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Pharmacoeconomic Guidelines Around The World

Country/Region: Czech Republic

Submission Guidelines
Cost-effectiveness Guidelines (May 2017) and Budget Impact Guidelinies published by State Institute for Drug Control (SUKL) (Czech official HTA agency for drug regulation)

Submission Guidelines Source:
Cost-effectiveness guidelines
PDF in Czech
Budget impact guidelines
PDF in Czech

Additional Information:
Health economics guidelines (cost-effectiveness and budget impact) in Czech Republic by Czech Pharmacoeconomic Society (CFES, October 2016)
http://farmakoekonomika.cz/wp-content/uploads/2016/10/DP_CFES_13-10-2016_final.pdf

Last Webpage Update: Wednesday, January 31, 2018

Submission Guidelines Key Features:

Key Features:  
Title and year of the documentCost-effectiveness Guidelines (May 2017)  
Affiliation of authorsState Institute for Drug Control (http://www.sukl.eu/)  
Purpose of the documentTo establish both methodology and ideal modelling instruments for the assessment of cost-effectiveness and budget impact analyses submitted to SUKL  
Standard reporting format includedYes, the report should consist of generally recommended chapters (i.e. purpose of the study, comparator, target population, perspective, clinical inputs, costing etc.)  
DisclosureYes, however some parts of the dossier can be classified as confidential except the main results of clinical evidence and the pharmacoeconomic evaluation (i.e. ICER, net budget impact)  
Target audience of funding/ author's interestsState Institute of Drug Control and Health insurance companies  
PerspectivePublic healthcare system (i.e. health insurance companies)  
IndicationYes. Detailed indication criteria following pivotal randomized clinical trial should be included (not as stated in summary of product characteristics). Indication criteria have to be in line with target population in the pharmacoeconomic model.  
Target populationTarget population must be clearly described and be fully in line with the terms of reimbursement/indication criteria  
Subgroup analysisYes, if it is meaningful, possible to construct and makes it statistical sense.  
Choice of comparatorTherapeutic procedures that are accepted as commonly used in the target population and, at the same time, are currently permanently (not temporarily or exceptionally) covered/reimbursed by health insurance companies  
Time horizonThe time horizon should be long enough to allow a reliable and reasonable conclusions of the difference in costs and health benefits/outcomes (QALYs) based on available evidence  
Assumptions requiredYes 
Preferred analytical techniqueCost-utility analysis (CUA) with QALY as final outcome measure is preferred. In some justified cases (non-inferiority/superiority), cost-minimization (CMA) can be used. If QALY is not possible to estimate, reasonable surrogate outcomes (such as life-years (LY)) can be used in CEA.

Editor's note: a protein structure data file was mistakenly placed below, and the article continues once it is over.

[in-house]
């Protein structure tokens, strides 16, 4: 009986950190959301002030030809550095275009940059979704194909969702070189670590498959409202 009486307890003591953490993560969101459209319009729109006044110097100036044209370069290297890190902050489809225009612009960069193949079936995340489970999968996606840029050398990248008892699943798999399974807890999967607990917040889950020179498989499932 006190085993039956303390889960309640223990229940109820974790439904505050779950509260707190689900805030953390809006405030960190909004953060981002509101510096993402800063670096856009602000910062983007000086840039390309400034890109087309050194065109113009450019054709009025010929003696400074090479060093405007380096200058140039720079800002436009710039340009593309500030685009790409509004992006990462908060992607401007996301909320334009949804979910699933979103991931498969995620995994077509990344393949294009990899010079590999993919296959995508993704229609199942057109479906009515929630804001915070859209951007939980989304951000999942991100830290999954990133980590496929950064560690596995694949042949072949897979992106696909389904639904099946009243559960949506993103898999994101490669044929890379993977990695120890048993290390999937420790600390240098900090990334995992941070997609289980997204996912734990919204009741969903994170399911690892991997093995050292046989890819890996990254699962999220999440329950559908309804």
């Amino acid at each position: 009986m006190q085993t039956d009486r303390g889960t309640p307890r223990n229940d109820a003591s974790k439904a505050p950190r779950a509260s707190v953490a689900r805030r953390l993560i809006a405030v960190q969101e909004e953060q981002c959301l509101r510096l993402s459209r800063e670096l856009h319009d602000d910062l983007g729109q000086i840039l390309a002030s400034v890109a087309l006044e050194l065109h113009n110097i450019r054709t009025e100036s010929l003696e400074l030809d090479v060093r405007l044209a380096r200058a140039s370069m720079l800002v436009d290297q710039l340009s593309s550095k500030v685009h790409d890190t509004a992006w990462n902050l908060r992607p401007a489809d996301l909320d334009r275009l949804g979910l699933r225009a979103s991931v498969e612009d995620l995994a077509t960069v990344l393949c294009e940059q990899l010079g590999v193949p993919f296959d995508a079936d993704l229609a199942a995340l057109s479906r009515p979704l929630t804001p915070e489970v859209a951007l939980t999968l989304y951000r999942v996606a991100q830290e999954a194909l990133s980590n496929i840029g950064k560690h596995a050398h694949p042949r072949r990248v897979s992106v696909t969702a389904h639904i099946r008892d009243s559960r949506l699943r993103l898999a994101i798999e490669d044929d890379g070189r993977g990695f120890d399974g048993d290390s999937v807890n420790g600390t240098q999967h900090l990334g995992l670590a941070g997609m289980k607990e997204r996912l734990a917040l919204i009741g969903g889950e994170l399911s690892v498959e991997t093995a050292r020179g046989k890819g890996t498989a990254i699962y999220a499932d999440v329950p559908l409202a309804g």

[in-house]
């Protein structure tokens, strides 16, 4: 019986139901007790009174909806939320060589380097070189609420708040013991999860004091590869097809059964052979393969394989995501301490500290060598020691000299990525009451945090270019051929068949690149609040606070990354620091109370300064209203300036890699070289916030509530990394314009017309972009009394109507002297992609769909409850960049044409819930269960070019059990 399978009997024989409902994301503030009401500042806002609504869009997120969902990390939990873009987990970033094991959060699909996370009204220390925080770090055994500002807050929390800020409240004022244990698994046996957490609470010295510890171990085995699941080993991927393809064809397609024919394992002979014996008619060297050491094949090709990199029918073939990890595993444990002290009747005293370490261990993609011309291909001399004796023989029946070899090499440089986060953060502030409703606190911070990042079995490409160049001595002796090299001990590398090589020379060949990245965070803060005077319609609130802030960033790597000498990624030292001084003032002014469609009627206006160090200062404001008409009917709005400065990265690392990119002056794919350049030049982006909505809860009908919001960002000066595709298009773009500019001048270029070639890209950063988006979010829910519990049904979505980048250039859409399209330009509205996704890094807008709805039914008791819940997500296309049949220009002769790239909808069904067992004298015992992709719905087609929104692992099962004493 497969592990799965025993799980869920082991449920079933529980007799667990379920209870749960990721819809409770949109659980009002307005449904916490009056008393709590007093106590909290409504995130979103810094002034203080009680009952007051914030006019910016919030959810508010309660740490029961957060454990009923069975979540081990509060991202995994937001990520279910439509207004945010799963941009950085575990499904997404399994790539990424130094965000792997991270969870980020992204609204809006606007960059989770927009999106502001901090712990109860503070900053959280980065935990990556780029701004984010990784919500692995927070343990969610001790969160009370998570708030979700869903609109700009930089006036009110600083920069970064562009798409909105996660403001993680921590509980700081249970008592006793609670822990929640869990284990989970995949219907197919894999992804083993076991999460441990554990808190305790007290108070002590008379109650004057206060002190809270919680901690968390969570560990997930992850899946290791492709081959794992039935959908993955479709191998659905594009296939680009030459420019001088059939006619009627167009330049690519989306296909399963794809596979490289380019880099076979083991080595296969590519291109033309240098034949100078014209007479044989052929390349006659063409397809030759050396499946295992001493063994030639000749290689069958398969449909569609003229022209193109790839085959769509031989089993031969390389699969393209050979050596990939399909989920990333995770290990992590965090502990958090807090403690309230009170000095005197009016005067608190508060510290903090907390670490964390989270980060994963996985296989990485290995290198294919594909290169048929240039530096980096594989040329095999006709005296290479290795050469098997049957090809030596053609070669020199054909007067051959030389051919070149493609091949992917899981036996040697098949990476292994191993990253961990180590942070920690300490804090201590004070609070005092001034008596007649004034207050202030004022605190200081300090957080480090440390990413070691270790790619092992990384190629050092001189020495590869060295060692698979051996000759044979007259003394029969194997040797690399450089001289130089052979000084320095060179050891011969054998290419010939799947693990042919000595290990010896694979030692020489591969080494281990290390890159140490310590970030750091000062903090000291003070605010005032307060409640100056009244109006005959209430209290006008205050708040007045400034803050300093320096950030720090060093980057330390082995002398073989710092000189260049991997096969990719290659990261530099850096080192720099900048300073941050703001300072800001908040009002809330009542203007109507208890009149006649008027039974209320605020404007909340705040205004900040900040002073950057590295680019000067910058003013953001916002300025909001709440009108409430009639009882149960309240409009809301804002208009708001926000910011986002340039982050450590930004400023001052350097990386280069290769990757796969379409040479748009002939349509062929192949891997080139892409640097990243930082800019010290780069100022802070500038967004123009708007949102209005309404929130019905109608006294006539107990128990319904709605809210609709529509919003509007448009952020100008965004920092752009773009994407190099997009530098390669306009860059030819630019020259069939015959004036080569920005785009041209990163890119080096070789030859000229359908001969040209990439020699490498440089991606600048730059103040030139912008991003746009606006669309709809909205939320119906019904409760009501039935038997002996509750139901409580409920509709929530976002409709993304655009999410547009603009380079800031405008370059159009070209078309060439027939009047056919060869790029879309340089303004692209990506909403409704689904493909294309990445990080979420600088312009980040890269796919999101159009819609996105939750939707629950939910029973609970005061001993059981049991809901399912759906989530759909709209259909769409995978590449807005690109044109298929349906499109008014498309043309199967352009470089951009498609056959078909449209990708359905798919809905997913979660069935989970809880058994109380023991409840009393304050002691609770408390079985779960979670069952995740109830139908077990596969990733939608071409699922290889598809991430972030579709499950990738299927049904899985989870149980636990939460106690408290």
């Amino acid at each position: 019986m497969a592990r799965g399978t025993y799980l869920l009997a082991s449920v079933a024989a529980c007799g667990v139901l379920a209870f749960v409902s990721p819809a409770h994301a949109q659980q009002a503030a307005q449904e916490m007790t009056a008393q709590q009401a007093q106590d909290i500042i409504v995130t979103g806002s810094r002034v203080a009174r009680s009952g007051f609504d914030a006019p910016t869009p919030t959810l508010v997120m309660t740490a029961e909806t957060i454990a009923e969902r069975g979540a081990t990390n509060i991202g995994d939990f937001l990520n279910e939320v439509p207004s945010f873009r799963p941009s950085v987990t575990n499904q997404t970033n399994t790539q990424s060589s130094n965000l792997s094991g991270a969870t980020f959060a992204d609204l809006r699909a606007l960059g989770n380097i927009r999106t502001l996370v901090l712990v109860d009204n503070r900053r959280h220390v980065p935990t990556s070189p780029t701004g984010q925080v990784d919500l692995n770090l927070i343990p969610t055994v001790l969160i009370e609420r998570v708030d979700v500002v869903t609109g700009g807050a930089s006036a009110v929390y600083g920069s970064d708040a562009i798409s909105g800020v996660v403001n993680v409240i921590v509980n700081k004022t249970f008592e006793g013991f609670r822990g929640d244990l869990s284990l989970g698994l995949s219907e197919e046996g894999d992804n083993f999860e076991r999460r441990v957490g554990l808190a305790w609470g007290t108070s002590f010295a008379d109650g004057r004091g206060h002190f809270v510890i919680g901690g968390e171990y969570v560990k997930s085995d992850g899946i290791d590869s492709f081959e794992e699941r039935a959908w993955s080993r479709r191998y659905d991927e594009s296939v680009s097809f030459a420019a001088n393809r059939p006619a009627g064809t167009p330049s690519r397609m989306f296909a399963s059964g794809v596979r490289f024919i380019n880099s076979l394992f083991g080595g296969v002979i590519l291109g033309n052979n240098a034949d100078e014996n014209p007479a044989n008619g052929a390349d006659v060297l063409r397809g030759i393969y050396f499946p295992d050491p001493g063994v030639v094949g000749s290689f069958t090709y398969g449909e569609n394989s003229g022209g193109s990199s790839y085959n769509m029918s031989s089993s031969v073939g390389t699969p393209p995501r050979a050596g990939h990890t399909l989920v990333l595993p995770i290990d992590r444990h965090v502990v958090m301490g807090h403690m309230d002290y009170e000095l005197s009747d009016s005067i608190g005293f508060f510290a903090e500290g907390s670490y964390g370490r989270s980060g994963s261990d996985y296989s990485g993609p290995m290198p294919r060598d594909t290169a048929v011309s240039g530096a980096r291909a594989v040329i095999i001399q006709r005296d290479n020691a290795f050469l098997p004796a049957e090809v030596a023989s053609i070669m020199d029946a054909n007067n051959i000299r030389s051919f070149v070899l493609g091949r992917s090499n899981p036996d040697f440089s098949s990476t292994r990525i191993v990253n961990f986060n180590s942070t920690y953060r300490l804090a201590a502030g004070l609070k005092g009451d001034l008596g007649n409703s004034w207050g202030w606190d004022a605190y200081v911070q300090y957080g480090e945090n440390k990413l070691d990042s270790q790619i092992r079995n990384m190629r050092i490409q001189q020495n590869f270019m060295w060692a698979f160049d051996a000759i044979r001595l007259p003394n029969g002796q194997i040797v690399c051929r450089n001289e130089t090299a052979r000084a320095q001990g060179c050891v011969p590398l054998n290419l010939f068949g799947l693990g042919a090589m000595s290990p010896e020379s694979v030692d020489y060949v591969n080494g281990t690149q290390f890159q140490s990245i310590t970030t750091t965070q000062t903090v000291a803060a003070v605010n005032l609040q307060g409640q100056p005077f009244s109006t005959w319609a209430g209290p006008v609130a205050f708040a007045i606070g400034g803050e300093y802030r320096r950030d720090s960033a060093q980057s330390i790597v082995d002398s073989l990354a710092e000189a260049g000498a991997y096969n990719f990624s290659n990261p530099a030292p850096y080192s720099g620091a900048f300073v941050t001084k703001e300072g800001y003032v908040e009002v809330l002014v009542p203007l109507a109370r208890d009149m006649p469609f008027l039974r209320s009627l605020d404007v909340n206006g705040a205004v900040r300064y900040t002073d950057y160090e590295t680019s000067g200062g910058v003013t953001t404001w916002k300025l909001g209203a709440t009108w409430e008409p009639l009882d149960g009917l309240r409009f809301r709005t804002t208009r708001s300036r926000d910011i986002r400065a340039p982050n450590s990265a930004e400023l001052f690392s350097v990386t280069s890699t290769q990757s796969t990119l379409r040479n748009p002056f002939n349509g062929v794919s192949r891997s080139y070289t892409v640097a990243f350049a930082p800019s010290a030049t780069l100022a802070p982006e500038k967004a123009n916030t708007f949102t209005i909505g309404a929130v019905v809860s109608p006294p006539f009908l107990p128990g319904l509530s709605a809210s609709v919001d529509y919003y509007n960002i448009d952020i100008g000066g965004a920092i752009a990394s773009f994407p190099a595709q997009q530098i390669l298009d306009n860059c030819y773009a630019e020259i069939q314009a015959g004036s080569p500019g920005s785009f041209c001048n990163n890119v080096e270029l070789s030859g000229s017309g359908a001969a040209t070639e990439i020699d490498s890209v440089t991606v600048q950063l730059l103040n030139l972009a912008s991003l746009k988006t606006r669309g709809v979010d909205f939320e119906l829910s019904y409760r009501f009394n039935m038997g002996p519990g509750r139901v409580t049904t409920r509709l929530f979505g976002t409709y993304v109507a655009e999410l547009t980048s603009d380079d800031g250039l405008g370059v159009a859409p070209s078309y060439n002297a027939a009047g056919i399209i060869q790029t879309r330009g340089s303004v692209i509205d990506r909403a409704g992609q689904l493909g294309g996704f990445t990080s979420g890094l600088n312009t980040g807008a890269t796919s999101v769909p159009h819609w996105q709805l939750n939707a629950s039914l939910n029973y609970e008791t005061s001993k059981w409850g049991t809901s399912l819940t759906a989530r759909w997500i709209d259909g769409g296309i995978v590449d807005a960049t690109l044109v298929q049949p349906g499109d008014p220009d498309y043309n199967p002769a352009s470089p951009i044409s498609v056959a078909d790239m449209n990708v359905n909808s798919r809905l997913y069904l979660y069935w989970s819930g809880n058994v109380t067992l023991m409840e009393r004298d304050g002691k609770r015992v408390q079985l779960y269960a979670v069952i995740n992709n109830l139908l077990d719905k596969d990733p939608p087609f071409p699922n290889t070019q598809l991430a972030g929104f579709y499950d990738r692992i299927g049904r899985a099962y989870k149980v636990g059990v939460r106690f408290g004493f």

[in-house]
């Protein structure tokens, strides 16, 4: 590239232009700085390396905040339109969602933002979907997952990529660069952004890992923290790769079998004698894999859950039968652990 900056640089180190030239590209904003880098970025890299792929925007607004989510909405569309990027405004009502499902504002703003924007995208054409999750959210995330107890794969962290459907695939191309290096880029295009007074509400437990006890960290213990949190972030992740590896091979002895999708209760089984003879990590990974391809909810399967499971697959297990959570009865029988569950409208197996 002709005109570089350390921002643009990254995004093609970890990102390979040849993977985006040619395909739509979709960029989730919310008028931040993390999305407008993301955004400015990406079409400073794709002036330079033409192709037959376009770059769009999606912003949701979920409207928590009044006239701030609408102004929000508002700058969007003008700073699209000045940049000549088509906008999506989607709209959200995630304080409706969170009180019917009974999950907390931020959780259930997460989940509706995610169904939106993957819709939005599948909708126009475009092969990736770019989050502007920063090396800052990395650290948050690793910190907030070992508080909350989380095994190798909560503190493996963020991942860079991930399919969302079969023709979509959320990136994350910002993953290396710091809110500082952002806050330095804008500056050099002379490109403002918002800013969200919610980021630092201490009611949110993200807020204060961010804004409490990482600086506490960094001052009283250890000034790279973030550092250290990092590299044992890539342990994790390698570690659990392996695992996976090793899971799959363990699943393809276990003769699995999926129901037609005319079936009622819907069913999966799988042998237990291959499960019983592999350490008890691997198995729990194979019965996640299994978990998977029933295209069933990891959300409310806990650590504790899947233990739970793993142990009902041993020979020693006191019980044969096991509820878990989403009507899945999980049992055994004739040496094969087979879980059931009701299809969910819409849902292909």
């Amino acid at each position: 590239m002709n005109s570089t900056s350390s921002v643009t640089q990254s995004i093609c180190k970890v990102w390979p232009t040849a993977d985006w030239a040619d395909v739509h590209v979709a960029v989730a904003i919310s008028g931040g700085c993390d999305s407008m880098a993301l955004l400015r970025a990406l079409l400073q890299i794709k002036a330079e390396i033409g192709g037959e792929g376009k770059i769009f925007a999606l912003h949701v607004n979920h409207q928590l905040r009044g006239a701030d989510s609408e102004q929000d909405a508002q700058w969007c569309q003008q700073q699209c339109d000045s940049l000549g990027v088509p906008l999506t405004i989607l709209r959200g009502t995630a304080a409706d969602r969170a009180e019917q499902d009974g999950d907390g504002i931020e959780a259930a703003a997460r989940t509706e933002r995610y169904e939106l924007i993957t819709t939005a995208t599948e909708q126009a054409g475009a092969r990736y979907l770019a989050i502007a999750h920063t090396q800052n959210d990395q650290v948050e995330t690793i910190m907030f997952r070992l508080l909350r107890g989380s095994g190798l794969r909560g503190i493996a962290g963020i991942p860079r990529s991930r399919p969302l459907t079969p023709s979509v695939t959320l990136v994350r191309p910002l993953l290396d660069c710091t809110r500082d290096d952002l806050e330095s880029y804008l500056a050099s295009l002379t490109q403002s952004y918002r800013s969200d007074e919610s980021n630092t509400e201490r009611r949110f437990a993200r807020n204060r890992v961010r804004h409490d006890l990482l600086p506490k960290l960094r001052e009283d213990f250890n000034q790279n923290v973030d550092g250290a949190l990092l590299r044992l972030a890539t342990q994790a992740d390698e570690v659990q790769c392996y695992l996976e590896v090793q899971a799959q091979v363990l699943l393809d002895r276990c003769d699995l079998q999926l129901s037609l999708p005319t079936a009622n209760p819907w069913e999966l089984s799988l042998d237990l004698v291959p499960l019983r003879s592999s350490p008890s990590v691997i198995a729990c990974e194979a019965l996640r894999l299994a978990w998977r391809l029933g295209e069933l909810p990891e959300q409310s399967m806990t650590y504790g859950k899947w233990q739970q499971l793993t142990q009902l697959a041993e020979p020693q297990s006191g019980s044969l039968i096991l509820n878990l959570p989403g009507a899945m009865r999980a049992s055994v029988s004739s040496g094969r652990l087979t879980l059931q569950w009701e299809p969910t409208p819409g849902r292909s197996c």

Costs to be includedAll relevant direct costs covered from health insurance companies perspective (medical and non-medical) to the disease should be identified.  
Source of costsList of Reimbursed medicinal products (www.sukl.eu), Current version of Regulation No. 134/1998 Coll. and decree setting out the list of medical services (reimbursement + restrictions), official list of reimbursed medical devices (published by Health insurance companies) and list of DRG  
ModelingYes 
Systematic review of evidencesYes 
Preference for effectiveness over efficacyYes, if the study is robust and quality.  
Preferred outcome measureQuality-adjusted life-year (QALY) is preffered outcomes. In cases where this outcome is not possible to use, life-years gained (LYG) or other surrogate outcomes can be used  
Preferred method to derive utilityEQ-5D or specific questionnaire that can be converted into EQ-5D by a mapping algorithm. If EQ-5D is not available, other sources can be used but have to be discussed.  
Equity issues statedNo 
Discounting costsBasecase: 3%; Sensitivity analysis: 0% and 5%  
Discounting outcomesBasecase: 3%; Sensitivity analysis: 0% and 5%  
Sensitivity analysis-parameters and rangeSensitivity analysis should include all input parameters and estimate their impact on basecase result. Ranges should be based on standard errors (SE) or 95% confidence intervals. If assumptions about ranges are made (e.g. 20%), these have to be justified and discussed.  
Sensitivity analysis-methodsOne-way sensitivity analysis (OWSA), scenario analysis and probabilistic sensitivity analysis (PSA)  
Presenting resultsOWSA: Table or tornado diagramme, PSA: Cost-effectiveness plane/scatter plot, cost-effectiveness acceptability curve (CEAC) with probability that an intervention is cost-effective at given willignness to pay threshold (WTP; equal to 1,2 million CZK (approx. 47000/QALY)  
Incremental analysisYes 
Total costs vs effectiveness (cost/effectiveness ratio)Yes 
Portability of results (Generalizability)Only for Czech Republic  
Financial impact analysisYes. These include detailed estimation of the number of treated patients (based on required indication criteria) and consequent costs (drug costs but also others - complications, costly procedures etc.)  
Mandatory or recommended or voluntaryMandatory by Law (both cost-effectiveness and budget/financial impact analysis)  

Acknowledgement: The following people helped contribute to the key features form: Monika Sebestianova, MSc, Market Access Specialist, Value Outcomes, Prague, Czech Republic; Tomas Mlcoch, MSc, Health Economy Analyst, Institute for Health Economics and Technology Assessment (iHETA) and Value Outcomes, Prague, Czech Republic; Tomas Dolezal, MD, PhD, Scientific Director, Institute for Health Economics and Technology Assessment (iHETA) and Value Outcomes, Prague, Czech Republic

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